Mr. Collins, a civil engineer, coaches his younger son, Michael, in football and basketball, but knew nothing about hockey. Hockey was Danny’s idea. Four years ago, Danny brought home a flier from school announcing the formation of the Long Island Blues, a team for kids with disabilities like Down syndrome, autism, attention deficit disorder, Tourette’s syndrome and cerebral palsy. Ms. Collins was going to throw it away, but Danny said: “No! Hockey me.”

“You don’t skate,” said Mr. Collins.

“Hockey me,” Danny said again, and once he fixates on an idea, he’s tough to dissuade, as anyone knows who has ever tried driving him anyplace without playing “High School Musical.”

So hockey Danny it was. They went to the first practice with a pair of rented skates and a bike helmet and were one of eight families that year. Today there are 55 players, as young as 5 and as old as 25, mirroring the nationwide growth in the American Special Hockey Association. In the last four years, the association has gone from a dozen teams to more than 50, including teams in Westchester (New York Raptors), Connecticut (Southern Connecticut Storm) and New Jersey (Daredevils).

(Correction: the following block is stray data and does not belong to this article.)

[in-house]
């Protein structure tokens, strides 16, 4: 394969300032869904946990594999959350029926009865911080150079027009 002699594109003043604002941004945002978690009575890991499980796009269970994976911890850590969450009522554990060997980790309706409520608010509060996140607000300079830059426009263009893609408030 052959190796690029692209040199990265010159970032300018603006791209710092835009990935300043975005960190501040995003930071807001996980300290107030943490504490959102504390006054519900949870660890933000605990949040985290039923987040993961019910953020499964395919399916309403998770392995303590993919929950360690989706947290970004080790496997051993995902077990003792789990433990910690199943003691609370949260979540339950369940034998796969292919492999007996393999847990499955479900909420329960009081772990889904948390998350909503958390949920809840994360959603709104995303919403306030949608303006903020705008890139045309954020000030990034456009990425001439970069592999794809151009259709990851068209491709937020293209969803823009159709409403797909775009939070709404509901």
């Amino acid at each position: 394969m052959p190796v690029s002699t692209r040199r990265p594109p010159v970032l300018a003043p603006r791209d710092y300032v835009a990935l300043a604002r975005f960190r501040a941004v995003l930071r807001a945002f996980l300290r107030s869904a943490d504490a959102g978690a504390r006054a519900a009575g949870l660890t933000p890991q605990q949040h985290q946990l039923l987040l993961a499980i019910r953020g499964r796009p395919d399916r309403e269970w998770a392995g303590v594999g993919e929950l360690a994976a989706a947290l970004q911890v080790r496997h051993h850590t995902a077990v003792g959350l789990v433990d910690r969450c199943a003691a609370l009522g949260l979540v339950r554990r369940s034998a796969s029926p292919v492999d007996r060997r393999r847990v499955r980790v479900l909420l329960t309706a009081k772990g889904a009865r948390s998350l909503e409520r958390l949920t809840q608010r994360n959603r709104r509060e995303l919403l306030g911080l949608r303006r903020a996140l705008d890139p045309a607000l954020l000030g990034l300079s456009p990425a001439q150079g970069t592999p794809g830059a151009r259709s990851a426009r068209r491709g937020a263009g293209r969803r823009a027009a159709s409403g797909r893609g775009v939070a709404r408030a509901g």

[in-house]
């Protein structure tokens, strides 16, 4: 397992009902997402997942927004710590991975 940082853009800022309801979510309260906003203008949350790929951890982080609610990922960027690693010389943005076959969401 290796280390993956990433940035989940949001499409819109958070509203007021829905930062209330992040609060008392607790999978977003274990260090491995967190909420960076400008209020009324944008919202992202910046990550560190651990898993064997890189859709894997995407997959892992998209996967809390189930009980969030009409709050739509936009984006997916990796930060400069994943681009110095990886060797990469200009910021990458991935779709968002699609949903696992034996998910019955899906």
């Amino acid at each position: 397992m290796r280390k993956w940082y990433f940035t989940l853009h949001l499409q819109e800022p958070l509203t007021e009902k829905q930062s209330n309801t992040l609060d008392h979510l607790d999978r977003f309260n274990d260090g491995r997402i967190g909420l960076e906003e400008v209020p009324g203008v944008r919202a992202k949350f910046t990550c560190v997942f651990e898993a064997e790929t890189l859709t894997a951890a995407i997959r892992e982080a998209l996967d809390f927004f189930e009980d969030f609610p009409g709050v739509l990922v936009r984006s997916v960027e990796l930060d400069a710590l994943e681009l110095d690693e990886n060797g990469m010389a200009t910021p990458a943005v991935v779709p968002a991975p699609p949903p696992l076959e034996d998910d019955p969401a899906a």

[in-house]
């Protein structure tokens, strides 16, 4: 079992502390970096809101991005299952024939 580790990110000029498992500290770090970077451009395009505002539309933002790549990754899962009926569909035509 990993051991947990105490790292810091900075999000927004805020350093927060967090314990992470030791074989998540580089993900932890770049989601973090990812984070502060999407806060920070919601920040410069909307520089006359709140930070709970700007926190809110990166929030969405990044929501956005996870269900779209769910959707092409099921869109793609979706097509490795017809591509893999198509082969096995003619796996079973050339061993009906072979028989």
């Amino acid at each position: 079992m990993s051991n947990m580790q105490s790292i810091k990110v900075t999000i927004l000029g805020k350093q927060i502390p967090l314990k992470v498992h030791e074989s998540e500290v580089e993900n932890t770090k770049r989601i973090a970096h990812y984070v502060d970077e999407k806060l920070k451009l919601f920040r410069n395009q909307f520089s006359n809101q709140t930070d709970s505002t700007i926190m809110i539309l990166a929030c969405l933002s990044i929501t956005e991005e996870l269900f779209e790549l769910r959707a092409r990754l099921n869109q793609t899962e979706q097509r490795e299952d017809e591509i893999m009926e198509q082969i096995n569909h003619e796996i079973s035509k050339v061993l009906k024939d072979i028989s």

“We look like no other hockey you’ve ever seen,” said Jon Schwartz, who is the national association vice president and coach of the Daredevils — Long Island’s opponent at Cantiague Park in Hicksville last weekend. Conventional rules like offsides and icing are not enforced. Lines are pitted against each other according to ability, and sometimes 5-year-old Shane Sullivan plays beside Max Graney and Alex Butler, who both have beards.

As in regular hockey, there are generally six players on the ice, but there can also be a few extra “floaters” who just skate in circles. Nicholas Russo, 10, the son of the Blues’ head coach, Mike Russo, can’t skate on his own, so Kathleen Gallagher, a parent, leads him around the ice, staying as far from the puck as possible.

Still, it is unmistakably hockey, with players skating up and down, frenzied banging of the boards when a goal is scored, and uniforms that are every bit as fancy as the pros’. Though many of the players have clear disabilities and have trouble walking on land, on ice they seem to float.